Common Gateway Interface

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The Common Gateway Interface (CGI) is a standard protocol for interfacing external application software with an information server, commonly a web server.

The task of such an information server is to respond to requests (in the case of web servers, requests from client web browsers) by returning output. Each time a request is received, the server analyzes what the request asks for, and returns the appropriate output. The two basic methods for the server to do this are the following:

  • If the request identifies a file stored on disk, then return the contents of that file.
  • If the request identifies an executable command and possibly arguments, then run the command and return its output.

CGI defines a standard way of doing the second. It defines how information about the server and the request is passed to the command in the form of arguments and environment variables, and how the command can pass back extra information about the output (such as the type) in the form of headers.


In 1993, the World Wide Web (WWW) was small but booming. WWW software developers and web site developers kept in touch on the www-talk mailing list, so it was there that a standard for calling command line executables was agreed upon. Specifically mentioned in the CGI spec are the following contributors:

  • Rob McCool (author of the NCSA HTTPd web server)
  • John Franks (author of the GN web server)
  • Ari Luotonen (the developer of the CERN httpd web server)
  • Tony Sanders (author of the Plexus web server)
  • George Phillips (web server maintainer at the University of British Columbia)

Rob McCool drafted the initial specification, and NCSA still hosts it. It was swiftly implemented in many servers.


An example of a CGI program is one implementing a wiki. The user agent requests the name of an entry; the server will retrieve the source of that entry's page (if one exists), transform it into HTML, and send the result.


From the Web server's point of view, certain locators, for example: , are defined as corresponding to a program to execute via CGI. When a request for the URL is received, the corresponding program is executed.

Data is passed into the program using environment variables. This is in contrast to typical execution, where command-line arguments are used. In the case of HTTP PUT or POSTs, the user-submitted data is provided to the program via the standard input.[1]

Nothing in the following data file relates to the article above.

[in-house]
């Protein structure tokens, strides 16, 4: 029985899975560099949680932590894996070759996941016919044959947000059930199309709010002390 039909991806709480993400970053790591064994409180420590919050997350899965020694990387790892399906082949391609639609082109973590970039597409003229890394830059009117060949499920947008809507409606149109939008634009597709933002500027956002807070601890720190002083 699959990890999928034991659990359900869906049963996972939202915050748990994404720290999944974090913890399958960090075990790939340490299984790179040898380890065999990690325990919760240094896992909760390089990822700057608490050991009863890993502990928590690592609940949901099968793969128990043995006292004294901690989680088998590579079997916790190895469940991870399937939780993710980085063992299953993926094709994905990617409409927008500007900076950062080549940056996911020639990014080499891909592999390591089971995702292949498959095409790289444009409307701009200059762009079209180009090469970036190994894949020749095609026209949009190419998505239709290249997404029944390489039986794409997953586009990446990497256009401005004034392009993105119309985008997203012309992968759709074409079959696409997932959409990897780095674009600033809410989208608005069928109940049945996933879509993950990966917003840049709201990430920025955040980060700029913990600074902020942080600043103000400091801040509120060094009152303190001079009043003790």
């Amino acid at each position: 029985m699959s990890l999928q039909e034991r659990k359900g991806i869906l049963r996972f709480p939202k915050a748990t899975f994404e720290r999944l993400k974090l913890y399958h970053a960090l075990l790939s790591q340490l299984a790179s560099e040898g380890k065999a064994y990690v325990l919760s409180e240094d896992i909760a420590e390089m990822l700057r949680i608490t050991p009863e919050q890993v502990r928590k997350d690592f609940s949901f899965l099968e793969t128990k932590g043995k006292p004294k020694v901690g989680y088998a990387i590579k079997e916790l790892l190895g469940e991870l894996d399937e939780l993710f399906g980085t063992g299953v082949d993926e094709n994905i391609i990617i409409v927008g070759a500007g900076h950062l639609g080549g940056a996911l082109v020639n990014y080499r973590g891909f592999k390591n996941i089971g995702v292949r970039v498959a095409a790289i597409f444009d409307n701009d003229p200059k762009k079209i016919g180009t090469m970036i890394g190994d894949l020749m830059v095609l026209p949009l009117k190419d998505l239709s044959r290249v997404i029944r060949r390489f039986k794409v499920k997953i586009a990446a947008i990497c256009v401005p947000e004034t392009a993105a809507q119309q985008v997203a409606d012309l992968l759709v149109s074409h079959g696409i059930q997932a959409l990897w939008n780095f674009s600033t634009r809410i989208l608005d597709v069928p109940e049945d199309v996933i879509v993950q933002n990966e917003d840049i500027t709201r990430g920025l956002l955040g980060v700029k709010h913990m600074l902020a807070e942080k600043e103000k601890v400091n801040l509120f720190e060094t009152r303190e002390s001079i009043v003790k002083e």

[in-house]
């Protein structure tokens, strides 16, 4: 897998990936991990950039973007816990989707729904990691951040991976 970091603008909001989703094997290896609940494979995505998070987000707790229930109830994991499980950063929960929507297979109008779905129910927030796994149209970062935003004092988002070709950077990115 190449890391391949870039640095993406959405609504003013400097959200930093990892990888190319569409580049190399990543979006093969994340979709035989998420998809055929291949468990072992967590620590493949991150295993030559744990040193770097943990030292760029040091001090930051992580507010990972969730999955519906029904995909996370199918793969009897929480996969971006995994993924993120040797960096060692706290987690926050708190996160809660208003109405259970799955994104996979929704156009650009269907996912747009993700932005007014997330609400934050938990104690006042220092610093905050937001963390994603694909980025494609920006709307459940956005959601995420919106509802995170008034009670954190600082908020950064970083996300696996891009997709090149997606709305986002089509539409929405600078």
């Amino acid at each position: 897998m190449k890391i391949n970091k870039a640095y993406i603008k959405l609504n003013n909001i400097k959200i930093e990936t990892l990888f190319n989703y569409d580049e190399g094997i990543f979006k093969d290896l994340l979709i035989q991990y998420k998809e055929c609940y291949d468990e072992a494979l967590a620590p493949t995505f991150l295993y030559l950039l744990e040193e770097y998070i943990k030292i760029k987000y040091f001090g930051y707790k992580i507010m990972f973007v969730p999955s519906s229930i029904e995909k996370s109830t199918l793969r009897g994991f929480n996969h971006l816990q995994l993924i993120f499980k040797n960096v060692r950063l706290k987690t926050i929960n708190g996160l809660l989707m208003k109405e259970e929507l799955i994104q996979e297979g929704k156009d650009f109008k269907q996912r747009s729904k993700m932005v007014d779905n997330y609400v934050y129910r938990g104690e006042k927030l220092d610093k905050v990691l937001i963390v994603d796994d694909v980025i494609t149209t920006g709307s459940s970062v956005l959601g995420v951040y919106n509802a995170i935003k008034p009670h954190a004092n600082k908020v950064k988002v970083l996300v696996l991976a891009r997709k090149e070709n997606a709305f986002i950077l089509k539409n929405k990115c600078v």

Web servers often have a cgi-bin directory at the base of the directory tree to hold executable files called with CGI.

The program returns the result to the web server in the form of standard output, prefixed by a header and a blank line.

Header format

The header is encoded in the same way as a HTTP header and must include the MIME type of the document returned.[2] The headers are generally forwarded with the response back to the user, supplemented by the web server.


In the case that a CGI call involves use of a scripting language such as csh or perl, coding errors are highly likely to result in a code injection vulnerability.

Calling a command generally means the invocation of a newly created process. Starting up the process can take up much more time and memory than the actual work of generating the output, especially when the program still needs to be interpreted or compiled. If the program is called often, the workload can quickly overwhelm web servers. However, this overload may be reduced by using compiled CGI programs[citation needed], such as those in C/C++, rather than using Perl or other scripting languages with CGI. Such performance issues are usually only a concern on machines that experience a high load.


Several approaches can be adopted for remedying this:

  • The popular Web servers developed their own extension mechanisms that allows third-party software to run inside the web server itself, e.g. Apache modules, Netscape NSAPI plug-ins, IIS ISAPI plug-ins. While these interfaces didn't reach the same standardization achieved for CGI, they were at least published and at least partly implemented on multiple web servers.
  • FastCGI allows a single, long-running process to handle more than one user request while keeping close to the CGI programming model, retaining the simplicity while eliminating much of the overhead CGI incurs by creating a new process for each request. Unlike converting an application to a web server plug-in, FastCGI applications remain independent of the web server.

The optimal configuration for any web application depends on application-specific details, amount of traffic, and complexity of the transaction; these tradeoffs need to be analyzed to determine the best implementation for a given task and time budget.

See also


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